The study of the generation and behavior of electrical charges in living organisms particularly the nervous system and the effects of electricity on living organisms.
Studies in which subsets of a defined population are identified. These groups may or may not be exposed to factors hypothesized to influence the probability of the occurrence of a particular disease or other outcome. Cohorts are defined populations which, as a whole, are followed in an attempt to determine distinguishing subgroup characteristics.
Sequential operating programs and data which instruct the functioning of a digital computer.
The communication from a NEURON to a target (neuron, muscle, or secretory cell) across a SYNAPSE. In chemical synaptic transmission, the presynaptic neuron releases a NEUROTRANSMITTER that diffuses across the synaptic cleft and binds to specific synaptic receptors, activating them. The activated receptors modulate specific ion channels and/or second-messenger systems in the postsynaptic cell. In electrical synaptic transmission, electrical signals are communicated as an ionic current flow across ELECTRICAL SYNAPSES.
A measurement index derived from a modification of standard life-table procedures and designed to take account of the quality as well as the duration of survival. This index can be used in assessing the outcome of health care procedures or services. (BIOETHICS Thesaurus, 1994)
A graphic device used in decision analysis, series of decision options are represented as branches (hierarchical).
Specialized junctions at which a neuron communicates with a target cell. At classical synapses, a neuron's presynaptic terminal releases a chemical transmitter stored in synaptic vesicles which diffuses across a narrow synaptic cleft and activates receptors on the postsynaptic membrane of the target cell. The target may be a dendrite, cell body, or axon of another neuron, or a specialized region of a muscle or secretory cell. Neurons may also communicate via direct electrical coupling with ELECTRICAL SYNAPSES. Several other non-synaptic chemical or electric signal transmitting processes occur via extracellular mediated interactions.
Procedures for finding the mathematical function which best describes the relationship between a dependent variable and one or more independent variables. In linear regression (see LINEAR MODELS) the relationship is constrained to be a straight line and LEAST-SQUARES ANALYSIS is used to determine the best fit. In logistic regression (see LOGISTIC MODELS) the dependent variable is qualitative rather than continuously variable and LIKELIHOOD FUNCTIONS are used to find the best relationship. In multiple regression, the dependent variable is considered to depend on more than a single independent variable.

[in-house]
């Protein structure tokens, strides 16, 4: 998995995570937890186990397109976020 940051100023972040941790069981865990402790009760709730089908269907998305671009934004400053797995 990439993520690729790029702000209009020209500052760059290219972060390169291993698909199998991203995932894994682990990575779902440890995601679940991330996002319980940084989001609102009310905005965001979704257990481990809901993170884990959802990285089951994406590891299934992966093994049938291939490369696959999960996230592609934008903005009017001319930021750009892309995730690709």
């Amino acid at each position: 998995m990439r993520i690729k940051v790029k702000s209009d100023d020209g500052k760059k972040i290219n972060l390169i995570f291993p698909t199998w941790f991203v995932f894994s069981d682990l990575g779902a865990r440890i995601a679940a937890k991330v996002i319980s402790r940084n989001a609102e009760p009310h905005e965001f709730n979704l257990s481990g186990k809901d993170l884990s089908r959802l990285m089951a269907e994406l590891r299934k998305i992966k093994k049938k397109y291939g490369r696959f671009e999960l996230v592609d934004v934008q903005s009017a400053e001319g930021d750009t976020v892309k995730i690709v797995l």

Theoretical representations that simulate the behavior or activity of the neurological system, processes or phenomena; includes the use of mathematical equations, computers, and other electronic equipment.
The process of making a selective intellectual judgment when presented with several complex alternatives consisting of several variables, and usually defining a course of action or an idea.
Use of electric potential or currents to elicit biological responses.
A set of techniques used when variation in several variables has to be studied simultaneously. In statistics, multivariate analysis is interpreted as any analytic method that allows simultaneous study of two or more dependent variables.
Any detectable and heritable change in the genetic material that causes a change in the GENOTYPE and which is transmitted to daughter cells and to succeeding generations.
The return of a sign, symptom, or disease after a remission.
The rate dynamics in chemical or physical systems.
A field of biology concerned with the development of techniques for the collection and manipulation of biological data, and the use of such data to make biological discoveries or predictions. This field encompasses all computational methods and theories for solving biological problems including manipulation of models and datasets.
The deductive study of shape, quantity, and dependence. (From McGraw-Hill Dictionary of Scientific and Technical Terms, 6th ed)
Depolarization of membrane potentials at the SYNAPTIC MEMBRANES of target neurons during neurotransmission. Excitatory postsynaptic potentials can singly or in summation reach the trigger threshold for ACTION POTENTIALS.
A basic element found in nearly all organized tissues. It is a member of the alkaline earth family of metals with the atomic symbol Ca, atomic number 20, and atomic weight 40. Calcium is the most abundant mineral in the body and combines with phosphorus to form calcium phosphate in the bones and teeth. It is essential for the normal functioning of nerves and muscles and plays a role in blood coagulation (as factor IV) and in many enzymatic processes.
Family in the order COLUMBIFORMES, comprised of pigeons or doves. They are BIRDS with short legs, stout bodies, small heads, and slender bills. Some sources call the smaller species doves and the larger pigeons, but the names are interchangeable.
Abrupt changes in the membrane potential that sweep along the CELL MEMBRANE of excitable cells in response to excitation stimuli.